One would suspect that all a romance needs to do to succeed is give you two characters who are likable, giving the audience a reason to care about them so that, in the end, the audience’s interest lies in seeing them come together and decide they were meant for each other, or something as gushy as all that. Most romances can’t even accomplish this, and, unfortunately, many of the ones that can aren’t capable of taking those characters and moving us from sympathy for them into empathy. This is what truly moves romance beyond good and into the realm of greatness, and this is what Blue Valentine has in anguished, blood-and-dirt-covered spades. Because of this, the two central characters and the problems they face ache with life-blood, and the movie is a powerful, effective and affecting, if profoundly intense to watch, experience.
Blue Valentine shifts back and forth between the beginning and end of an all too human relationship between Dean Pereira (Ryan Gosling) and Cindy Heller (Michelle Williams). It conveys a very honest sense of care and devotion in the scenes depicting the beginning of their relationship, in which the two meet by chance at a home for the elderly where Cindy’s grandmother was staying when Dean happened to be helping an elderly man move in next door. Dean, instantly stricken, returns and finds her again, this time on a bus, and we see that they both share feelings for each other. Complicating matters early on in the relationship are Cindy’s boyfriend and an unplanned pregnancy, but these are hurdles which do not deter the two from getting married – they’re physical hurdles, and the difficult ones are of a deeper and more human variety. Flash forward a few years, and they have a child and a relationship on the rocks. They still care about each other, but they are often frustrated over the trajectory of the relationship, and, in an attempt to rekindle their increasingly diminished flame, Dean decides a visit to a local love motel is in order.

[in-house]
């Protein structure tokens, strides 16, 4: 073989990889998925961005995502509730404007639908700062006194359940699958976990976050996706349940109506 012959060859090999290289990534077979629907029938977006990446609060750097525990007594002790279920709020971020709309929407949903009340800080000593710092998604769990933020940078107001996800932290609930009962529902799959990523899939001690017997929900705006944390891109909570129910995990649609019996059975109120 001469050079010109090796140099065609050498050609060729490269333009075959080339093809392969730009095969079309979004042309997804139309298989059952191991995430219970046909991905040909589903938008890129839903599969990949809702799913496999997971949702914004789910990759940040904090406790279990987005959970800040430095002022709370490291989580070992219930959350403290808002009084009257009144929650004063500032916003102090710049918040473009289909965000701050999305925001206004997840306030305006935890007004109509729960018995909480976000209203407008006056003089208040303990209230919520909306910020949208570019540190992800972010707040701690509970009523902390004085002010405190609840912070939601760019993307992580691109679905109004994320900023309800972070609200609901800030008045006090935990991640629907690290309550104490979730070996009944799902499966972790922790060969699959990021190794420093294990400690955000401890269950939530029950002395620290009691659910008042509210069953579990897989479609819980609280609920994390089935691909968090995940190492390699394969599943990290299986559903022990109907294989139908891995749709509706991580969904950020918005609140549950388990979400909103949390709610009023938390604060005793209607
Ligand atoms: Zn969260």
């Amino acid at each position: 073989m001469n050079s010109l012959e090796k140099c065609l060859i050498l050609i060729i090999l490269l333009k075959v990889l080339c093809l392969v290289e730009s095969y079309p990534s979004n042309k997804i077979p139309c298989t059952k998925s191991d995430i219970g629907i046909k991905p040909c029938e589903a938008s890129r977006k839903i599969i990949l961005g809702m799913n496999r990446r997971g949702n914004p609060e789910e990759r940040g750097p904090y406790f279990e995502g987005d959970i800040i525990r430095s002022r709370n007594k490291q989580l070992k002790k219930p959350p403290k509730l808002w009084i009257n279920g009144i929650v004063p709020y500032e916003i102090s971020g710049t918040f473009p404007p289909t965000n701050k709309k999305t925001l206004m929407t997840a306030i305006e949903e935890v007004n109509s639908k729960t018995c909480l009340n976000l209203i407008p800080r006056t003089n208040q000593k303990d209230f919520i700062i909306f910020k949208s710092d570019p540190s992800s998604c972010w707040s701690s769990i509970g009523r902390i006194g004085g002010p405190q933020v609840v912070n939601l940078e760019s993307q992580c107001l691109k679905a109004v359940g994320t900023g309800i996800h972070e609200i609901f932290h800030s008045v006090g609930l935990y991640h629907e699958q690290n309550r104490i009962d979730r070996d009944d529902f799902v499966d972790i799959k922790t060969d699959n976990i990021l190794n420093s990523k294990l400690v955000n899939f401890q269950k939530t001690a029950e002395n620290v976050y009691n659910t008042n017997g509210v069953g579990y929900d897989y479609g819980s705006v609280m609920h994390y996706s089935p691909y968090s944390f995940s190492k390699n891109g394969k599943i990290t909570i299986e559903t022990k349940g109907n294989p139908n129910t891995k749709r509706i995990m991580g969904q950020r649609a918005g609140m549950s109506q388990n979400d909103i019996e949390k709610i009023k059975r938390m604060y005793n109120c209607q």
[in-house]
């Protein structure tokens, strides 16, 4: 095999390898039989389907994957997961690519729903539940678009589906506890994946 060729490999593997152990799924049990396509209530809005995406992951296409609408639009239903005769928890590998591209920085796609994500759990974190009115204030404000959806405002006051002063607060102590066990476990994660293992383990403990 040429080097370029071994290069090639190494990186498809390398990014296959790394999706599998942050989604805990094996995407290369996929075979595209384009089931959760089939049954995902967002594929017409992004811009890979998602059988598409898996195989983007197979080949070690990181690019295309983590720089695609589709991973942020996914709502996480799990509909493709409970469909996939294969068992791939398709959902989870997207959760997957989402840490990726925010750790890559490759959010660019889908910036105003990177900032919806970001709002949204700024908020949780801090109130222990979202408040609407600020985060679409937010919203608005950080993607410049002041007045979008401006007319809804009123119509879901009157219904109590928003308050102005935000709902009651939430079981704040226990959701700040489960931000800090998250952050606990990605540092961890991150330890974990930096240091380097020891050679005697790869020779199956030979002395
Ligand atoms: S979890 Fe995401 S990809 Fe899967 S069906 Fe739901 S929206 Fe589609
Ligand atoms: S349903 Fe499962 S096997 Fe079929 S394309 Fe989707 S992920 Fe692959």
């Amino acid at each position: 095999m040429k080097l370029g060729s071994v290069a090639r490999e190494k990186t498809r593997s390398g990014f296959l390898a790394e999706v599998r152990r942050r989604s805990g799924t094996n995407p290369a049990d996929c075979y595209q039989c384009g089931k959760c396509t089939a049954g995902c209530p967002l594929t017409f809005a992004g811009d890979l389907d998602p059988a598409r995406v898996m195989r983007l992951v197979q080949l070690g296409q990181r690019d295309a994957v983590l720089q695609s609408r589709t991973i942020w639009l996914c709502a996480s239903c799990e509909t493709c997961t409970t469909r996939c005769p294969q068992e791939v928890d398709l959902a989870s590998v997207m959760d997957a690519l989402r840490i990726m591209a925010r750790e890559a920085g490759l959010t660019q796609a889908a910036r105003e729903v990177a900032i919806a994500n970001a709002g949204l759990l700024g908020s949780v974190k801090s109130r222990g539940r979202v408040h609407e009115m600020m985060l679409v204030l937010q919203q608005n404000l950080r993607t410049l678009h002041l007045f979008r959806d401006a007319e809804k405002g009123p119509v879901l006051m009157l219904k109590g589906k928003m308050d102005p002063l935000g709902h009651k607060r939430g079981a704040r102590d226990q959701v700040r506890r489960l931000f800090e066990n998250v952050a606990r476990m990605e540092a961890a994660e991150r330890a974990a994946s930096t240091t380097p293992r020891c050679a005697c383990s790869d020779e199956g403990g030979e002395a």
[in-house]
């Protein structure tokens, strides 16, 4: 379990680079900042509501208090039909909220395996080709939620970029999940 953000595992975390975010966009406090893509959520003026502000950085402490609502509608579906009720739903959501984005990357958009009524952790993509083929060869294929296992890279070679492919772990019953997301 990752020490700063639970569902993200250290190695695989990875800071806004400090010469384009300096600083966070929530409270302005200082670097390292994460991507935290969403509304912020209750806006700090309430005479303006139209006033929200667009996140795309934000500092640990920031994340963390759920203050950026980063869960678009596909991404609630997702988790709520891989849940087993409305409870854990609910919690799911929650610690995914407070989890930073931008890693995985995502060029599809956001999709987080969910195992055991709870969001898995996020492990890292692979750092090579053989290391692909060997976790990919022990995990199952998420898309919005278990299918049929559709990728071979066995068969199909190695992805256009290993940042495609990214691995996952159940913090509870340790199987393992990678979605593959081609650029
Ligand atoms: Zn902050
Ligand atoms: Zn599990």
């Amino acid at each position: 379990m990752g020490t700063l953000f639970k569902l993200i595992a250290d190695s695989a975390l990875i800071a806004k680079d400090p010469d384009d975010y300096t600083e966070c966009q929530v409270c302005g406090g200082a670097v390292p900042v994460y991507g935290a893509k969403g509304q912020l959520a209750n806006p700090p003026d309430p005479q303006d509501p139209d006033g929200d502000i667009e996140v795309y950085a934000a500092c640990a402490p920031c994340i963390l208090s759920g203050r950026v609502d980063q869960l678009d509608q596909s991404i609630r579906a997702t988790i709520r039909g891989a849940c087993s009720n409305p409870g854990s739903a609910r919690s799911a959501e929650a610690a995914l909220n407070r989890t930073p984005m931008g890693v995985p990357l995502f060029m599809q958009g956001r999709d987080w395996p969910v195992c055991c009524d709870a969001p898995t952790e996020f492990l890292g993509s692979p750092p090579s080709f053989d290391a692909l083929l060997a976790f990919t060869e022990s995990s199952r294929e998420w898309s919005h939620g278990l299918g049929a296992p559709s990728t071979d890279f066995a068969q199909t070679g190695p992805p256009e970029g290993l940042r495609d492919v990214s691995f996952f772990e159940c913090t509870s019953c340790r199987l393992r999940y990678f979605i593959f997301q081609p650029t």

Much of the early material charting the beginning of the relationship is fairly typical for a romance, so self-consciously so that this seems to be the point. Filmed naturalistic-ally to the point of seeming amateurish, it comes off as poorly planned and off-the-cuff, much as the central couple’s marriage is woefully under-planned, effusing a sense of youthful spontaneity that can’t but reflect on the permanence of their future prospects. Director Derek Cianfrance not only shot these scenes in a different format from the later post-marriage scenes, but he filmed them differently. They were done in the manner fitting the narrative progression: amateurishly and quickly, with little re-shooting and planning. Rumor has it the director wanted to film these scenes several years earlier than the rest of the film over a few days with virtually no script and then to wait by literally distancing the actors for several years before their eventual re-meeting to stage the majority of the film with more exacting, strained complexity. He wasn’t able to seal the deal on the “years apart” idea, but the expedient production remained – the actors even improvised most of their dialogue to convey that they were really just, like their characters in the film, making it up on the spot.